Purpose This study aims to identify how and why chief learning officers (CLOs) build the learning organization. The study was undertaken in the conceptual framework of leadership and change by using the lens of the Marquardt Systems Model. Design/methodology/approach This exploratory study used semi-structured interviews with 20 participants. The purpose of the interviews was to understand the themes and subthemes associated with how CLOs define and build the learning organization, as well as the activities and strategies they use to build a learning organization. Findings Four major conclusions were drawn from the study: CLOs collaborate and encourage others to collaborate both within and outside of the organization; they assess and measure learning and development programs consistently; they seek and secure funding and resources; and they have a vision for the learning organization and realize that vision through strategy development and implementation. Originality/value This study is the first to provide comprehensive research on how CLOs build learning organizations, as well as the first to analyze this role using the Marquardt Systems Model.
      Citation: The Learning Organization
      PubDate: 2018-09-05T02:20:17Z
      DOI: 10.1108/TLO-04-2018-0061
       
  • Learning-structure fit part II
    • Abstract: The Learning Organization, Ahead of Print.
      Purpose This study, which consists of two parts, investigates the influence of structure on the learning of individuals in organizational settings. This second paper (Part II) builds on the conceptual paper (Part I) and explores the relationships between three structural dimensions of individual work – formalization, specialization and standardization – on employee learning behavior. Design/methodology/approach Multiple regression analysis was used to test the proposed relationships. Data were gathered in a large multinational corporation; 90 employees from 12 units participated in the research. Findings The results offer support for some of the proposed hypotheses, showing that employee learning behavior varies depending on how activities are structured. Employees perceiving their work to be less structured, with lower formalization, standardization and specialization, rely on external sources of knowledge and experience double-loop learning, whereas employees with a more structured work are inclined to an individual learning style. Structure thus determines learning. Research limitations/implications Because this exploratory study used a single-company research setting, the use of multiple companies from different industries and additional measures of learning behavior are proposed to increase generalizability. A quasi-experimental research design would add to causality claims. Practical implications Implications for broader organization design practice to stimulate learning are proposed. Managers should be aware of the distinct impacts different structures have on learning behavior. Originality/value This paper contributes to the discussion on the relationship between structure and the learning of individuals at work.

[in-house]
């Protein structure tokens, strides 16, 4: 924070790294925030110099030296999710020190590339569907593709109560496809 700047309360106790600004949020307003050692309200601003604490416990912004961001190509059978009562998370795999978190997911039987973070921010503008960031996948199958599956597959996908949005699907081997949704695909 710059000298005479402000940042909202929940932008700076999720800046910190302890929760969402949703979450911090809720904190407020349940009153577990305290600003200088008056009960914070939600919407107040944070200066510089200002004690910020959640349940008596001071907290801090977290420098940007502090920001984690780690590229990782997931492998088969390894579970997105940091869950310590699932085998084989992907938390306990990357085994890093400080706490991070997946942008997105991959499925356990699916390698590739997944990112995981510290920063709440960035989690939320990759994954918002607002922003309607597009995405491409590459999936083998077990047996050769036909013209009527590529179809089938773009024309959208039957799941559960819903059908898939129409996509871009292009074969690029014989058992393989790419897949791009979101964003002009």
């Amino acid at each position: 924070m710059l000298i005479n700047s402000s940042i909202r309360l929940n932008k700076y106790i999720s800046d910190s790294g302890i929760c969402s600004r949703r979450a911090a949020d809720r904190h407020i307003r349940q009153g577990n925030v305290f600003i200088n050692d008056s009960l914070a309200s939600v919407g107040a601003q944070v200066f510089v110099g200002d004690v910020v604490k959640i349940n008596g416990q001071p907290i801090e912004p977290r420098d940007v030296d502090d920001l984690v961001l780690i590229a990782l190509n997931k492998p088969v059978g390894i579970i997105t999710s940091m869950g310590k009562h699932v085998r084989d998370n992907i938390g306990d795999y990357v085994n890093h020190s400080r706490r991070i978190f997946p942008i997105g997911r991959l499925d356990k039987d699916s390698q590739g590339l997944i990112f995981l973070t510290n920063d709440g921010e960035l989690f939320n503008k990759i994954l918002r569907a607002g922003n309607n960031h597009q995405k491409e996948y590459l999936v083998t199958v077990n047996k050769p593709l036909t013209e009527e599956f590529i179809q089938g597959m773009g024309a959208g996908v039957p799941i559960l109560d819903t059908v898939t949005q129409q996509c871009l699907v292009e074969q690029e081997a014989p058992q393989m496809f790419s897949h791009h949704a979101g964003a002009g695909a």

Citation: The Learning Organization
      PubDate: 2018-09-05T02:20:02Z
      DOI: 10.1108/TLO-02-2017-0022
       
  • Learning-structure fit part I
    • Abstract: The Learning Organization, Ahead of Print.
      Purpose The purpose of this study, which consists of two parts, is to bring together literature on organizational design and learning of individuals in organizational settings. The literature suggests that learning takes place in organic and less-structured organizational designs, whereas empirical research provides conflicting evidence. This first part theorizes about the influence of mechanistic vs organic designs on three different aspects of employees’ learning behavior: knowledge sourcing, learning styles and learning loops. Design/methodology/approach This paper is built on previous research on the impact of structure on learning and theorizes about the relationship between mechanistic/organic design and specific learning behavior at work. Findings Four propositions are developed in this paper, regarding how a different structure leads to a different learning behavior. Mechanistic structure is associated with internal learning, independent learning and single-loop learning, whereas organic design leads to external learning, collaborative learning and double-loop learning. Research limitations/implications Because the paper is conceptual in nature, the propositions are in need of empirical validation. Some directions for empirical testing are proposed. Practical/implications For an organization design practice, managers should be aware of the distinct impact different structures have on individual learning at work. Furthermore, the appropriate organizational structure for learning must be considered in the broader context of contingencies. Originality/value This paper contributes to the organizational design literature and to the organizational learning theory by conceptualizing the relationship between structure and learning of individuals at work.
      Citation: The Learning Organization
      PubDate: 2018-08-20T01:12:05Z
      DOI: 10.1108/TLO-09-2015-0050